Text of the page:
Do you spend more than you make? Be honest. If so, you are not alone. But there is a way to reverse the trend: put yourself on a budget.
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And I know we all hate the “B” word.
Nobody enjoys budgeting. Having to control your spending and say “no” to those impulse purchases isn’t easy. But knowing you have complete control of your money is empowering enough to overcome that.
So whether you are old school and use a yellow pad, you’re an Excel fan or you go with one of the many budgeting apps out there, you need to create a budget.
Let’s do it. First, make a list of your expenses – and I mean all of them.
Sure mortgage, rent, utilities, car payment and cell phone bill will be at the top.
But don’t forget your commuting costs, kids’ dance classes, sport fees, piano lessons, birthday gifts, etc.
And then include your indulgences -- like Starbucks, the gym membership, magazines (yes I still read them offline), monthly fees for digital subscriptions and apps.
Include your credit bills, because we need to pay those off (that includes me).
Because only then can you compartmentalize your paycheck, says Anthony LoCascio, certified financial planner and enrolled agent.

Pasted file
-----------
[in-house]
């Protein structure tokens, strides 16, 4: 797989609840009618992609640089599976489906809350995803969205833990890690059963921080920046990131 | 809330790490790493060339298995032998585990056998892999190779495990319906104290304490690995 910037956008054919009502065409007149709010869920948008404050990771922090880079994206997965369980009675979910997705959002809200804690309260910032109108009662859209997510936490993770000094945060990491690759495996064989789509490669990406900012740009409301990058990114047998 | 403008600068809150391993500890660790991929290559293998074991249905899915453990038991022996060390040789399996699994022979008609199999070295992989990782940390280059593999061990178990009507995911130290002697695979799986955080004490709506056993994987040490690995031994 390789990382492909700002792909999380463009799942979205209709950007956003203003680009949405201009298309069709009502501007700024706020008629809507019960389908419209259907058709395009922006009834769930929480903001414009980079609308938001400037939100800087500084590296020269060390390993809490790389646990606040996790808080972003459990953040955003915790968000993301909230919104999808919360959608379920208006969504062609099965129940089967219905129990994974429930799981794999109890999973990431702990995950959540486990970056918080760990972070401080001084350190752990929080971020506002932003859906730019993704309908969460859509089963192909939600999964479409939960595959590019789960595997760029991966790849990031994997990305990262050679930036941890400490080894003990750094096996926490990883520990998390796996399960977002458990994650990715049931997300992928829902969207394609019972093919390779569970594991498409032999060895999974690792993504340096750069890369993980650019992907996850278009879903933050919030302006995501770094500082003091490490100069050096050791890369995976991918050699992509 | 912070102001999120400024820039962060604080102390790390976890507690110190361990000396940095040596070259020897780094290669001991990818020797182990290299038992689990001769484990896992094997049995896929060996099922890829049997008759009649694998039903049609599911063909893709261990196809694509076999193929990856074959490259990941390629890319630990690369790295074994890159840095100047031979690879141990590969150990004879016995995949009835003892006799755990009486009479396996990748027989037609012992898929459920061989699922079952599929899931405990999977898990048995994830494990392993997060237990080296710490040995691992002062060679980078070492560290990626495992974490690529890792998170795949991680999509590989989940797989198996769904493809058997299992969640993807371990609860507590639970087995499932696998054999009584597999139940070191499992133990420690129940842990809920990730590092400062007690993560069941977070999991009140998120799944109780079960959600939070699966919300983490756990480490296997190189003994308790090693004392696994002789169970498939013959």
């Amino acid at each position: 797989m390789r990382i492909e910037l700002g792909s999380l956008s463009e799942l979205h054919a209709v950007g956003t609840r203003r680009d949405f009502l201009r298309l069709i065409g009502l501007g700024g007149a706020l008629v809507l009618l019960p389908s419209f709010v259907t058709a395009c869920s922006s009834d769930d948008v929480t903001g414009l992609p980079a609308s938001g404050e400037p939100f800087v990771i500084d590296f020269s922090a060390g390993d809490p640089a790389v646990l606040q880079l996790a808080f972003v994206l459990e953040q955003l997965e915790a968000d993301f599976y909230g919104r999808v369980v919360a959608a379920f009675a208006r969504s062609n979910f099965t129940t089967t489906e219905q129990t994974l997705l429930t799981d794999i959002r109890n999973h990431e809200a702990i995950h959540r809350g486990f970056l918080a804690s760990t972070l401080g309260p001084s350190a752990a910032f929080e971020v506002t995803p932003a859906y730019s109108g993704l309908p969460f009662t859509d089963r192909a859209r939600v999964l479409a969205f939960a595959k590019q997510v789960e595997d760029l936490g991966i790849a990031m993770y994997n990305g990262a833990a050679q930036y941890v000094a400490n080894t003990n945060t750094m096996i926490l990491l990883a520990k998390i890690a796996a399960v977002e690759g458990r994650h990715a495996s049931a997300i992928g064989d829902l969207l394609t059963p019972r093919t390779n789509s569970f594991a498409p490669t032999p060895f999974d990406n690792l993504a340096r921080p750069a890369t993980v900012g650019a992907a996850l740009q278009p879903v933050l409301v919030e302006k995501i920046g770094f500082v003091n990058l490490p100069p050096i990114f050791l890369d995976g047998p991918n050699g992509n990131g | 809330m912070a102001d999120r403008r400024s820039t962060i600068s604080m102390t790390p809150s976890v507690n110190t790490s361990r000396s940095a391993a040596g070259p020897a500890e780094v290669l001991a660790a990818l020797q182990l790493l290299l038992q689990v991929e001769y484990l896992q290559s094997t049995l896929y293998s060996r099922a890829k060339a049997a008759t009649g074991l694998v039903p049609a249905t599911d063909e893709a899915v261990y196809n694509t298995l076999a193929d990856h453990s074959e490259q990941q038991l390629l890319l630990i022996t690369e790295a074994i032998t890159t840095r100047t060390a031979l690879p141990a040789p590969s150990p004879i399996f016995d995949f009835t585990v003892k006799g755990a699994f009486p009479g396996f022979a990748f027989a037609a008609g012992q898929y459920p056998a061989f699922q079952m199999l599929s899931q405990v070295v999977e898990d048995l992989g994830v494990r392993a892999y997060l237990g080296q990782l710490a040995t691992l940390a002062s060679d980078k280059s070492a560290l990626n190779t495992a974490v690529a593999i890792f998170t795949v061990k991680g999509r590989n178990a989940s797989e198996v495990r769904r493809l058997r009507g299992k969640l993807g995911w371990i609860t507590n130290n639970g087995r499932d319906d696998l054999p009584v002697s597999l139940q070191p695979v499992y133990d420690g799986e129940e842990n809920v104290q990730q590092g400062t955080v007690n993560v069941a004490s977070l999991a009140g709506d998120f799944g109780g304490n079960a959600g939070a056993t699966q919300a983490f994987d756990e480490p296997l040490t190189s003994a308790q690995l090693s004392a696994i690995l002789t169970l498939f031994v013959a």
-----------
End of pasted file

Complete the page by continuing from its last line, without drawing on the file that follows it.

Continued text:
Allocate money to the necessities – and be honest – because Starbucks is not one.
In addition, you need to set aside money for that emergency fund, if you haven’t already. You need enough to cover three to six months worth of living expenses, and while it’s not ideal, it doesn’t have to be all cash -- as long as you have access to investments that are not in retirement plans, says LoCascio.
Once you do all that, what’s left?
Gulp. I know. Not a whole heck of a lot.
But don’t be discouraged. Facing the problem head-on is half the battle. You can do this. Just for a while, eliminate some extraneous expenses, just until things get under control. And in no time, you will be living within your means.
Next week, we’ll talk about all the cool apps out there that can really help us keep our spending under control.
But for now, go relax and have a cup of coffee – just make it at home.
E-mail Tracy your personal finance and tax questions at email@example.com.